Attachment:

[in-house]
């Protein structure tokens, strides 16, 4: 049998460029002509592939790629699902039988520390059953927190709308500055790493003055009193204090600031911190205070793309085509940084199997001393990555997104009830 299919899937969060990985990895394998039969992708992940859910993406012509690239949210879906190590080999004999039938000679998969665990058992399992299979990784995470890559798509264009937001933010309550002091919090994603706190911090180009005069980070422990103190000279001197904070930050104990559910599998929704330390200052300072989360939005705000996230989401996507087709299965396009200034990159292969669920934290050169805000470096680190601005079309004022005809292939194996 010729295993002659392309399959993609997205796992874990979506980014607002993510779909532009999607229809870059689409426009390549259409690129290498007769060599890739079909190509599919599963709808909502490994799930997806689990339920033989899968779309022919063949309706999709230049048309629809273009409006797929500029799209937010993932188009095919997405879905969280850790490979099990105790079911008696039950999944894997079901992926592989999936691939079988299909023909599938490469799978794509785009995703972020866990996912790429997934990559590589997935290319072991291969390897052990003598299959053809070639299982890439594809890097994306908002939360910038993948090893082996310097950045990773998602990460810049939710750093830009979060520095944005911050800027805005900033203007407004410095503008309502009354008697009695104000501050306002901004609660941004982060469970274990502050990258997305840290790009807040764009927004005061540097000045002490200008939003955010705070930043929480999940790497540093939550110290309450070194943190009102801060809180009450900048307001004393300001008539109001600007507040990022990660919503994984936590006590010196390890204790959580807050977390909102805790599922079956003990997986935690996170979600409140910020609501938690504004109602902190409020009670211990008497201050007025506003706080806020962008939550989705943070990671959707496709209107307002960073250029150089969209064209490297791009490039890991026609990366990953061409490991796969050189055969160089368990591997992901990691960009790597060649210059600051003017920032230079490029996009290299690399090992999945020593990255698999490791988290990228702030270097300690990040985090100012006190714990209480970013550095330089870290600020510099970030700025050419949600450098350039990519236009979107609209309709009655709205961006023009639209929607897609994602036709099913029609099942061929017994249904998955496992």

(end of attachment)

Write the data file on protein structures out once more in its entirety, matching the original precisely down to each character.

[in-house]
């Protein structure tokens, strides 16, 4: 049998460029002509592939790629699902039988520390059953927190709308500055790493003055009193204090600031911190205070793309085509940084199997001393990555997104009830 299919899937969060990985990895394998039969992708992940859910993406012509690239949210879906190590080999004999039938000679998969665990058992399992299979990784995470890559798509264009937001933010309550002091919090994603706190911090180009005069980070422990103190000279001197904070930050104990559910599998929704330390200052300072989360939005705000996230989401996507087709299965396009200034990159292969669920934290050169805000470096680190601005079309004022005809292939194996 010729295993002659392309399959993609997205796992874990979506980014607002993510779909532009999607229809870059689409426009390549259409690129290498007769060599890739079909190509599919599963709808909502490994799930997806689990339920033989899968779309022919063949309706999709230049048309629809273009409006797929500029799209937010993932188009095919997405879905969280850790490979099990105790079911008696039950999944894997079901992926592989999936691939079988299909023909599938490469799978794509785009995703972020866990996912790429997934990559590589997935290319072991291969390897052990003598299959053809070639299982890439594809890097994306908002939360910038993948090893082996310097950045990773998602990460810049939710750093830009979060520095944005911050800027805005900033203007407004410095503008309502009354008697009695104000501050306002901004609660941004982060469970274990502050990258997305840290790009807040764009927004005061540097000045002490200008939003955010705070930043929480999940790497540093939550110290309450070194943190009102801060809180009450900048307001004393300001008539109001600007507040990022990660919503994984936590006590010196390890204790959580807050977390909102805790599922079956003990997986935690996170979600409140910020609501938690504004109602902190409020009670211990008497201050007025506003706080806020962008939550989705943070990671959707496709209107307002960073250029150089969209064209490297791009490039890991026609990366990953061409490991796969050189055969160089368990591997992901990691960009790597060649210059600051003017920032230079490029996009290299690399090992999945020593990255698999490791988290990228702030270097300690990040985090100012006190714990209480970013550095330089870290600020510099970030700025050419949600450098350039990519236009979107609209309709009655709205961006023009639209929607897609994602036709099913029609099942061929017994249904998955496992």